LCBC and UNESCO signed a Direct Funding Agreement with a view to safeguarding Lake Chad

Wednesday, 2017, May 31

N’Djamena (Chad), 29th May 2017 – The Lake Chad Basin Commission (LCBC) and the United Nations Educational, Cultural and Scientific Organization (UNESCO) signed a Direct Funding Agreement as part a project entitled “Applying Transboundary Biosphere Reserves and World Heritage Sites Model with a view to promoting peace in the Lake Chad Basin through the sustainable management of its natural resources”. The Direct Agreement which amounts to 6,456,000 US Dollars is aiming at strengthening the capacities of LCBC Member States, namely Cameroon, Chad, CAR, Niger and Nigeria to safeguard and to manage in a sustainable manner cultural, biological and water resources in the Lake Chad basin through a multisectorial approach based on the principles of world heritage and biosphere reserve as well as the international hydrological programme tools with a view to mitigating poverty and promoting peace.
The Project constitutes one of the components of the Programme for the Rehabilitation and Strengthening of the Socio-Ecological Systems of the Lake Chad Basin (PRESIBALT), which is a flagship Programme being funded by the African Development Bank (AfDB) for an amount close to 55 Billion Francs CFA. The Programme is designed for five years and aims to improve the resilience of more than 15 Million individual living around Lake Chad, including 52% of women.

The activities which shall be executed as part of this Direct Funding Agreement with UNESCO focus mainly, in the next three years, on the updating of the current knowledge, the strengthening of institutional, technical and economic capacities, and the restoration of ecosystems. The results achieved shall also enable to identify eligible sites for the statute of Biosphere Reserve and/or World Heritage Site.

The signing ceremony which took place at LCBC Headquarters, was chaired by the Executive Secretary of this Institution. About forty (40) participants including the Secretary General of the Ministry of Hydraulics and Sanitation of Chad, the Directors of UNESCO Country Offices in Abuja and Yaoundé, the Manager of the Biosphere Reserve Programme, the Coordinator of the Scientific Programme in Central Africa, and the Specialist of the Programme of World Heritage Center as well as national Experts and Project Partners attended the ceremony.

In his welcome address, the Executive Secretary of LCBC commended the end-process of this partnership with UNESCO which started several years ago. He also called upon all relevant stakeholders to spare no efforts to save Lake Chad while stressing concrete and tangible interventions and involving local communities, notably women and youths.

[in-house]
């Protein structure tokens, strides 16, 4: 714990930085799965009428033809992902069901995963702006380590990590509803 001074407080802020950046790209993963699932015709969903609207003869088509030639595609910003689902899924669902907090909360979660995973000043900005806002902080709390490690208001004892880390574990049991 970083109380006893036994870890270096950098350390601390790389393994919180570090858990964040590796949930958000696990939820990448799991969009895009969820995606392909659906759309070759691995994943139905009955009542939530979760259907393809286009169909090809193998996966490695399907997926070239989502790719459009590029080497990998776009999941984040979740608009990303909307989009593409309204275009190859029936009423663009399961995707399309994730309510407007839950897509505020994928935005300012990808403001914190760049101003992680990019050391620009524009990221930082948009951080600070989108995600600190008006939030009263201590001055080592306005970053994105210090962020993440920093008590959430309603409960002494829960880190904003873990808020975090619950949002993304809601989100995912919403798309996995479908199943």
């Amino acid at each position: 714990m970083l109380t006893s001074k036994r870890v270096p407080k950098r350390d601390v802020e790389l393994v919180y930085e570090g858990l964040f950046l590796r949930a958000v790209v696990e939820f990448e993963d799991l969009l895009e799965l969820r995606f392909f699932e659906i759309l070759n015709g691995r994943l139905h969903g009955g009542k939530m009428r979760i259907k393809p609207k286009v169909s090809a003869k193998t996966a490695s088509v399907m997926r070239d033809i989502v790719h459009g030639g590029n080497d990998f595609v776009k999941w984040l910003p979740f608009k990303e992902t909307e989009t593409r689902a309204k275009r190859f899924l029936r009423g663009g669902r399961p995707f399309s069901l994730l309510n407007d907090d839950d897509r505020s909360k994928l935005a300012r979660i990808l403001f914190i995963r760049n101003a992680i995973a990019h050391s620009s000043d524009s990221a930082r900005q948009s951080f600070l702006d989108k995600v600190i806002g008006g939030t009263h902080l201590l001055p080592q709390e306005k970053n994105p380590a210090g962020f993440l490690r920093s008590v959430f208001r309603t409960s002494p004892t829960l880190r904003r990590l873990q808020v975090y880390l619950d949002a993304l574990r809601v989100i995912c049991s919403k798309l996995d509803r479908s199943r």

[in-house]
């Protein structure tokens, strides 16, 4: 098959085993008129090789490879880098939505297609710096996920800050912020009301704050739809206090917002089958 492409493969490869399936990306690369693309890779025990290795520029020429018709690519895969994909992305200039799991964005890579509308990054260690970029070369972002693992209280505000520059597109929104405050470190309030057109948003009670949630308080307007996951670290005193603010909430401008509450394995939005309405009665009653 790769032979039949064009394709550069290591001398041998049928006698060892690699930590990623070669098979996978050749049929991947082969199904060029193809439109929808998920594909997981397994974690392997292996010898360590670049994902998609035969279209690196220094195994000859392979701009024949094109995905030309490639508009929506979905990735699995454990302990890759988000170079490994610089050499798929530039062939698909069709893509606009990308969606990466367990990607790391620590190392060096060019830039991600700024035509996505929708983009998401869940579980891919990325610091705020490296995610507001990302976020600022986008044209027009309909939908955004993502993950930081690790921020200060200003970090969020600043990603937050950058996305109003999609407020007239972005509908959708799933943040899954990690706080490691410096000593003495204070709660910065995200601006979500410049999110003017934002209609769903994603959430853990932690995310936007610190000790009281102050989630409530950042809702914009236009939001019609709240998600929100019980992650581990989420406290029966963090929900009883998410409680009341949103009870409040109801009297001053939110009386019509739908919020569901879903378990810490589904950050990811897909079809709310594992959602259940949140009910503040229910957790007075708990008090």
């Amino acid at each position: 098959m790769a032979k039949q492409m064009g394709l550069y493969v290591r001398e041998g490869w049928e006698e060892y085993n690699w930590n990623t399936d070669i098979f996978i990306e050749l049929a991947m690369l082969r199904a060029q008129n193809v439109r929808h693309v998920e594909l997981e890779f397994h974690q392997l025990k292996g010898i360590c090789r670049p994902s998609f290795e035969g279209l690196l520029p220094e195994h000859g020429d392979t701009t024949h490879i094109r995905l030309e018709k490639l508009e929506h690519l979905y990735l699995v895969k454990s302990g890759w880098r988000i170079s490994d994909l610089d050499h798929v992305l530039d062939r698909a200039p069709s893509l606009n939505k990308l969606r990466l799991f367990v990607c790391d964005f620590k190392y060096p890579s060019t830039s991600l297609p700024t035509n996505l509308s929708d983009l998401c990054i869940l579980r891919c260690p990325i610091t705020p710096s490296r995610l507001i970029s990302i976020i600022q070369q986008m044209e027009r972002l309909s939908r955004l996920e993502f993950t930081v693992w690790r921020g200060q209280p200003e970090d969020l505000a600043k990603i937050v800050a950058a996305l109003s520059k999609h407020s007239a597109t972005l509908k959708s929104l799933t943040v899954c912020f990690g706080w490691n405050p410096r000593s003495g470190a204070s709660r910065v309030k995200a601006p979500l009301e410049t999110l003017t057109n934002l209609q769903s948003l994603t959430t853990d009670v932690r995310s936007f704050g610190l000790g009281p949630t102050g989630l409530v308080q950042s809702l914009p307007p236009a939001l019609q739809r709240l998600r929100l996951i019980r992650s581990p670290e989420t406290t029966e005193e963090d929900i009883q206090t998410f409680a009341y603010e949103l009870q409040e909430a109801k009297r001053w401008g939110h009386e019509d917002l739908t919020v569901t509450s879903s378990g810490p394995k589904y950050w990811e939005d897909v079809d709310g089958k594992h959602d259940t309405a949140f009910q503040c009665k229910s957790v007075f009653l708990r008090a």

The Director of UNESCO’s country Office in Abuja, Nigeria, in his remarks, focused on the relevance of this partnership which includes both UNESCO’s expertise in the domains of hydrology, ecology, culture, social science and education so as to promote sustainable development and peace.

The Secretary General of the Chadian Ministry of Hydraulics and Sanitation focused on the firm commitment and dedication of UNESCO in saving Lake Chad. He also stressed all the relevance of the inscription of Lake Chad, our common heritage, to World Heritage.

This ceremony was also an opportunity for LCBC and UNESCO to call on the international community for more mobilization and synergy of action for the safeguarding of Lake Chad. The specificity of this new project is that, for the very first time, an African Financial Institution, notably the African Development Bank (AfDB), is funding a project of this nature for the great and exclusive interest of Africans and for the sake of sub-regional cooperation and integration.

Lake Chad which is the fourth largest lake in Africa situated between West and Central Africa, and its basin constitute a significant source of fresh water and other resources. The livelihoods of more than 30 Million persons depend on these resources through the practice of fishery, agriculture and livestock farming. It is worth noting that Lake Chad has lost the 2/3 of its surface area due to climate change effects and human activities. It is registered on the indicative list of the world heritage of Chad, Cameroon and Niger.